A sandstorm sweeping in from the Sahara has stranded an estimated hundreds of Finnish tourists enjoying a winter break in the Canary Islands. Up to Sunday afternoon, some holidaymakers said they had no idea when they would be able to board return flights.
The departure schedule for flights by budget operator Norwegian was still unclear on Sunday after the storm hit as planes due to leave for Finland were still on the ground.
"These planes have of course been standing outside in the sandstorm. If you’ve seen pictures from the site you will see that there is sand everywhere," Norwegian press officer Andreas Hjornholm said.
The airline spokesperson said that for safety reasons, the aircraft will have to undergo a technical inspection to ensure that they were not damaged in the tempest.
"When these checks have been completed and the planes have clearance to fly, we will leave the Canary Islands with the passengers and return them to the Nordics," he continued.
The sandstorm created major disruptions in aviation in the Canary Islands, cancelling at least three Norwegian return flights by early Sunday afternoon. Hjornholm said that the airport on Gran Canaria was officially open for business, but that the weather forecast was still bad and the situation could change quickly.
As a result the airline decided to cancel all flights to avoid a situation where aircraft would have to be re-routed to other airports due to bad weather. Hjornholm said that each of the three scrapped flights were to carry a total of 180 passengers.
"I think it’s safe to assume that there are mostly Finns on the Helsinki flights, but there might also be Swedes," he remarked.
Finnair flight delayed
Finland’s national airline Finnair also reported that at least one of its flights had been delayed because of the storm. According to airports operator Finavia, another flight due to depart in Sunday evening was also delayed.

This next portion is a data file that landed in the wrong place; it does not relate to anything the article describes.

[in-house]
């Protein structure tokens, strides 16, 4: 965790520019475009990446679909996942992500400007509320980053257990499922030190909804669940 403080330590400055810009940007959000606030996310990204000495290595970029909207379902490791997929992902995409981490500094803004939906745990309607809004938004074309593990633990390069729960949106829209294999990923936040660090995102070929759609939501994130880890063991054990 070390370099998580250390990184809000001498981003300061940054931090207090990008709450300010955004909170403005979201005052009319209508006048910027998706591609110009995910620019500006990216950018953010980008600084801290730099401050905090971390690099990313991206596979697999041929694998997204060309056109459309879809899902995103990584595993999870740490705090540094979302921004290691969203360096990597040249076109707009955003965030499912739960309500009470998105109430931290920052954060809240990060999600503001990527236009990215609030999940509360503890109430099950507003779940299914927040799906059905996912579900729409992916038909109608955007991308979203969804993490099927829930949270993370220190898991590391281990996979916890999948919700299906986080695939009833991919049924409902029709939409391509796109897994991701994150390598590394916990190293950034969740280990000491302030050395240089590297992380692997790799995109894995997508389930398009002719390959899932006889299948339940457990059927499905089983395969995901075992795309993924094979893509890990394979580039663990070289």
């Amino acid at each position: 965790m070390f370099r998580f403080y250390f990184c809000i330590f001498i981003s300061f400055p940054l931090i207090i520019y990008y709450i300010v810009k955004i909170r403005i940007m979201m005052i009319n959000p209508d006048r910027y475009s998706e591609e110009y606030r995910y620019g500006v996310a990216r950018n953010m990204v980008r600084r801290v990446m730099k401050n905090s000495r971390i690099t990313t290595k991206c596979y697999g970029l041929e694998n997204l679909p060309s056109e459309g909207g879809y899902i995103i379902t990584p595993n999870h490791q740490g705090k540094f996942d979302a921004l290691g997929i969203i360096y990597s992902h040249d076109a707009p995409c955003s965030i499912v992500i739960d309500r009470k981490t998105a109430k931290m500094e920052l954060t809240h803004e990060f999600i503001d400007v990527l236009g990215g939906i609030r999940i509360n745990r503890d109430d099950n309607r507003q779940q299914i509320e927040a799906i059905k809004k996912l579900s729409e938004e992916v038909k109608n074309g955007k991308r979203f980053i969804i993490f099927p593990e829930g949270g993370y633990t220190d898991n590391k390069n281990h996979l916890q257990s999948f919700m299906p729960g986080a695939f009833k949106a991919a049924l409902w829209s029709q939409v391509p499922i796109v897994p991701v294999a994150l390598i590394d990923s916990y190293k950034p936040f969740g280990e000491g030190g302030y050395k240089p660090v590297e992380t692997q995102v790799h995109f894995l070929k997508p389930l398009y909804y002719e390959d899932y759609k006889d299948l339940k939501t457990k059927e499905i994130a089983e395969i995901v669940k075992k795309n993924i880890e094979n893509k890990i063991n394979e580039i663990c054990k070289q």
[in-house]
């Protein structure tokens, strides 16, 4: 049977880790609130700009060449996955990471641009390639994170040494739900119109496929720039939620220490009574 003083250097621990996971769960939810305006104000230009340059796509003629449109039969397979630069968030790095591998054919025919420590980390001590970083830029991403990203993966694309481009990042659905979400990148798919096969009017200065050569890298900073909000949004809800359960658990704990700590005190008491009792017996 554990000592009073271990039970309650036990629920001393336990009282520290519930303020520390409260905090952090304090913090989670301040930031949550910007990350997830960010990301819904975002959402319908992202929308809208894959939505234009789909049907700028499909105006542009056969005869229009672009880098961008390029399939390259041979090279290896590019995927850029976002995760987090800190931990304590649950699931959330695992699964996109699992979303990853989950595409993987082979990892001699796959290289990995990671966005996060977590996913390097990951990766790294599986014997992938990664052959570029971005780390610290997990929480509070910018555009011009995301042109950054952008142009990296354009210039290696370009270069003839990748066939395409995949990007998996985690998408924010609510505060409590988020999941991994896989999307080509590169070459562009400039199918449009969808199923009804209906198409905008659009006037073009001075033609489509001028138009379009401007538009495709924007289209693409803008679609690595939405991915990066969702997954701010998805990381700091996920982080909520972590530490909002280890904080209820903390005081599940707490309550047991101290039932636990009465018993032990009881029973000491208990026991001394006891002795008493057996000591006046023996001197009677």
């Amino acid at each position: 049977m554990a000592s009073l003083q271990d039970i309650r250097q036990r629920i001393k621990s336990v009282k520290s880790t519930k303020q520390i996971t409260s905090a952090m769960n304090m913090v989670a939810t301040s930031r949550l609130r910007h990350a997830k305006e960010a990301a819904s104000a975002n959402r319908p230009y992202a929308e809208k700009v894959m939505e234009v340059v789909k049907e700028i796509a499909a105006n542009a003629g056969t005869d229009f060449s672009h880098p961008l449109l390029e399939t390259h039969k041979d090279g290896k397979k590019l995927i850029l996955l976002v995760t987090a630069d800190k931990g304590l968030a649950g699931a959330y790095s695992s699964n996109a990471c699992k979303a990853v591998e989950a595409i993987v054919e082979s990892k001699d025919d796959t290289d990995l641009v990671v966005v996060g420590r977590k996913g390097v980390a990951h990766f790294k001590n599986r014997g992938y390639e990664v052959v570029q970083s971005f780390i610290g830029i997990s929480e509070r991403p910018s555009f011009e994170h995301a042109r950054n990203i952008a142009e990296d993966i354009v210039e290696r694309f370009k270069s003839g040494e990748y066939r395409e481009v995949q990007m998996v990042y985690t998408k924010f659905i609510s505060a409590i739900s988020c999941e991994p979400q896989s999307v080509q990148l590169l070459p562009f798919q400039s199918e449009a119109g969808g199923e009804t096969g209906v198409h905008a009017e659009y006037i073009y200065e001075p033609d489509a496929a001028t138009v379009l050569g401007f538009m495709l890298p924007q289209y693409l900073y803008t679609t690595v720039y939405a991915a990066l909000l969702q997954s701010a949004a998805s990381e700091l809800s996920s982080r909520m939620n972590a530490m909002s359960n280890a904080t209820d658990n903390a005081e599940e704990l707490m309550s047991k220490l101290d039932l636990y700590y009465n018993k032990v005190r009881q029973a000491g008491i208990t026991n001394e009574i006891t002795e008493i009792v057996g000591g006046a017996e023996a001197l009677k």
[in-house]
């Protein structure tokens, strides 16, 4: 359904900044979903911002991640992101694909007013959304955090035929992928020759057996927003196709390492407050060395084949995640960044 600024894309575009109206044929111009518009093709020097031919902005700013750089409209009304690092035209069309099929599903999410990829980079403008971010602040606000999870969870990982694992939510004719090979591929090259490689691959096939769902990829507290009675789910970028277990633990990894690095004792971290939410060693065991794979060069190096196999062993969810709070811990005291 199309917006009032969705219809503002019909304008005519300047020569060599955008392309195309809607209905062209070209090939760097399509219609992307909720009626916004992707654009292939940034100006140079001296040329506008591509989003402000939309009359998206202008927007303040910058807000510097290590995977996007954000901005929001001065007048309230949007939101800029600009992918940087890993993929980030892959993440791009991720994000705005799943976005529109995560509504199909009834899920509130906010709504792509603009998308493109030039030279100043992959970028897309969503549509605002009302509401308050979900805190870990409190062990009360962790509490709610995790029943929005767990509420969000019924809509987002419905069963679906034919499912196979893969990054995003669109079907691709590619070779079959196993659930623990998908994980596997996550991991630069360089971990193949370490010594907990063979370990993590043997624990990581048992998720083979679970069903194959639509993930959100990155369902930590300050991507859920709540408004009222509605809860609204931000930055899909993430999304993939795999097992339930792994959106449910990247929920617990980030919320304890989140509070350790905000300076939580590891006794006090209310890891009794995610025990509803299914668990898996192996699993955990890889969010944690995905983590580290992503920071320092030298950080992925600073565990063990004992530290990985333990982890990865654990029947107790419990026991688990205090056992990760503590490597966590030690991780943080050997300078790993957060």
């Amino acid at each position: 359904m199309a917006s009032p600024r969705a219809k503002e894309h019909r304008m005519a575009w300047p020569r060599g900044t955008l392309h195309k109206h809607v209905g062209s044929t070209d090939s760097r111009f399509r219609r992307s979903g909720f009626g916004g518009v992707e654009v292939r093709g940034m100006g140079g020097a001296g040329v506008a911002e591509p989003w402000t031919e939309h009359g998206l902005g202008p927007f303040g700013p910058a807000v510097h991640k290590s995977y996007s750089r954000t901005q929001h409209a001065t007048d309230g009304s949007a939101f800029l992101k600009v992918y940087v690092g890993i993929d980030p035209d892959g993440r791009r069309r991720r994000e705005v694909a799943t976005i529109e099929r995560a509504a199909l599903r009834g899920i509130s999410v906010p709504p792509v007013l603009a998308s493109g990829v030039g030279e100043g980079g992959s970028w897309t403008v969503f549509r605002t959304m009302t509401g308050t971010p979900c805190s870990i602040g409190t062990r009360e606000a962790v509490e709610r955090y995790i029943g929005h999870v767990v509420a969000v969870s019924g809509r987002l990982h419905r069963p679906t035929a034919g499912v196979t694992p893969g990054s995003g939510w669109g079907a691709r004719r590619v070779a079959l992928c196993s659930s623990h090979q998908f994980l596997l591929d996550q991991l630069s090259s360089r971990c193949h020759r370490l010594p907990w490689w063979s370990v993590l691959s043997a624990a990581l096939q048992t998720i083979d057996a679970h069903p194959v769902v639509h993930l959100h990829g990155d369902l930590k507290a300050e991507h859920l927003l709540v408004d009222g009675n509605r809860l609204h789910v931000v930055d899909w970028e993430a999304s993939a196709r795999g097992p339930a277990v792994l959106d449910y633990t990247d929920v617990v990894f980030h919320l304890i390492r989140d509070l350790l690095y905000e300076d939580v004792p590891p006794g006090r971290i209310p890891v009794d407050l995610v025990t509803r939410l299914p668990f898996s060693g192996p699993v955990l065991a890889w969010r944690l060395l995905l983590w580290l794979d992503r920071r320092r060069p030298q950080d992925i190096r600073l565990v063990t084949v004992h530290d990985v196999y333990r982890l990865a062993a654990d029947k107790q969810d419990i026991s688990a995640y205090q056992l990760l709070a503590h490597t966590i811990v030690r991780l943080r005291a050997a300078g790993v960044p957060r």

Jouni Lauriala, press contact for tour operator TUI said that a few dozen of its Finnish customers were due to travel on the cancelled Norwegian flights. Another flight operated by TUI was scheduled to leave Gran Canaria for Helsinki at 1.50pm on Sunday, according to the original schedule.
Hjornholm said that Norwegian was not the only airline affected by the sandstorm. “Of course we are working hard to get the aircraft inspected as quickly as possible so that we can return passengers to the Nordics and to Helsinki. Unfortunately I cannot provide a more specific timetable,” he explained.
He added that passengers will be notified as soon as the inspection is over and the planes are cleared to leave. He said they would be notified by text message and this should give them sufficient time to get to the airport.
Airline appeals for patience
According to STT news agency, Finns holidaying in the Canary Islands said they had not received any information from the tour company or the airline.
"We understand that it is frustrating to be at the airport and not to have any information about your flight. We are working hard to solve this puzzle. Unfortunately we are also being affected by matters over which we have no control," he added.
"We are asking our customers to be patient, although we understand that the situation is frustrating," Hjornholm said.
The hot, dry and often sand-laden hot wind known as Calima sweeps across the Sahara desert during winter and can reach as far as the Canary Islands.
Local meteorologists said that on Saturday storm winds reached speeds of up to 45 metres per second. They also warned that visibility could worsen once more and that gusts would intensify.